The 10,000 hour rule, popularized by Malcolm Gladwell's book Outliers: The Story of Success, originated from studies conducted by K. Anders Ericsson, a Professor of Psychology at Florida State University recognized as one the world's leading researchers on expertise. Ericsson's research found that for people to reach the pinnacle of their careers they spend around 10,000 hours over 10 years deliberately practicing their skills. Josh Kaufman, author and business advisor, argues that we put the 10,000 hour rule through "a society wide game of telephone" and over time it morphed into it takes 10,000 hours to master skills to it takes 10,000 hours to get good at something. Kaufman contends that to get good at something it should only take 20 hours of focused practice. In other words, if your learners practice a particular skill each day for 40 minutes over the course of a month, then by the end of the month they should be pretty good at that skill. To ensure 20 hours of focused practice, Kaufman prescribes five steps. We took the five step formula and created a worksheet you can use to put the 20 hour rule into practice on ApprenNet.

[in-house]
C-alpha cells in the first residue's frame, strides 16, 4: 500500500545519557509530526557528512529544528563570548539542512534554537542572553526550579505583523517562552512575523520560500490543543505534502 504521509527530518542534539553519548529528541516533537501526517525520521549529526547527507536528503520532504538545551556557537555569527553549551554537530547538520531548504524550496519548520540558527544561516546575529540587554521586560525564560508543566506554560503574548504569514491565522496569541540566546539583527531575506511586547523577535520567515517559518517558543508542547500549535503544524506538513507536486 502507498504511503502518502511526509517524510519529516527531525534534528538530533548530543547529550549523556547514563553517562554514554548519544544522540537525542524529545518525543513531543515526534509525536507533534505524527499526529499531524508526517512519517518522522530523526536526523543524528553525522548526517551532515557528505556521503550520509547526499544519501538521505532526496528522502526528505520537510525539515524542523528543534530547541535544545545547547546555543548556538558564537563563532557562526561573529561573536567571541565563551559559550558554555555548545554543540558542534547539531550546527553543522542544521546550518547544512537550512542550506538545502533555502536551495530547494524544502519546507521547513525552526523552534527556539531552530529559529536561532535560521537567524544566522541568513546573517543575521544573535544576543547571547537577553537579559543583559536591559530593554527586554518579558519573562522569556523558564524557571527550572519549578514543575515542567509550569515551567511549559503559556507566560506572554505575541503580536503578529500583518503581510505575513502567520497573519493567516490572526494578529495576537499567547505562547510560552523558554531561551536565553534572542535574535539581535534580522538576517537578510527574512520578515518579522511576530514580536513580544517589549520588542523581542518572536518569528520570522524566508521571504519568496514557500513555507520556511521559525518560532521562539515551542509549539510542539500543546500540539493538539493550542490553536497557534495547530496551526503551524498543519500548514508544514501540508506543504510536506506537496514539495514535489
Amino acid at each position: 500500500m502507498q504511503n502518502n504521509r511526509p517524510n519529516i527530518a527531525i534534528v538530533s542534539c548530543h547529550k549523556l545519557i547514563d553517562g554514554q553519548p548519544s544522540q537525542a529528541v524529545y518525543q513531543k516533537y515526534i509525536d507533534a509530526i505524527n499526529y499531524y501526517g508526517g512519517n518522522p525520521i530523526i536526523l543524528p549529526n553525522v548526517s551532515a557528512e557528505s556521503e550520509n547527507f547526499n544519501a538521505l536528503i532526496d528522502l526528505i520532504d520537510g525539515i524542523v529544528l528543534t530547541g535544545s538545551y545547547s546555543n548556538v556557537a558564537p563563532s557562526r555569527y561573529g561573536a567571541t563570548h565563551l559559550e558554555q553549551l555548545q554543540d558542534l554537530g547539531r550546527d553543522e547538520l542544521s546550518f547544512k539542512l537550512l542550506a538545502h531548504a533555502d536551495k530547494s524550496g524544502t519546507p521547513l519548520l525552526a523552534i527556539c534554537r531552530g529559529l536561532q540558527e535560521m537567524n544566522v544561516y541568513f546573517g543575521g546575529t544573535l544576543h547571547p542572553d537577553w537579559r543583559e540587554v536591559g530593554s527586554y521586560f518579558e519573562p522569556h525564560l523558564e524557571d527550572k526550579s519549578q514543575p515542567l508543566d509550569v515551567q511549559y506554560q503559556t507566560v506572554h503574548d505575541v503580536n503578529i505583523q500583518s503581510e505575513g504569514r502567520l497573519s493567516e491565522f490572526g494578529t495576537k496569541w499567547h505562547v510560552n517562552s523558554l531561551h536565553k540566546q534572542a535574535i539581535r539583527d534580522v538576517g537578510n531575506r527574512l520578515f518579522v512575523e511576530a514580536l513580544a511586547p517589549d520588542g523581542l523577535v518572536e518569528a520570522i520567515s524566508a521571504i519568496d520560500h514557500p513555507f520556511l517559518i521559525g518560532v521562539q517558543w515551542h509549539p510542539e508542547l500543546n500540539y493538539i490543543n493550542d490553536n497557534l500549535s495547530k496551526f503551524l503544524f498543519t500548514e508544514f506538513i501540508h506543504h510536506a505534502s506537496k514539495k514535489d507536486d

Forget the 10,000 Hour Rule
Feb 16, 2015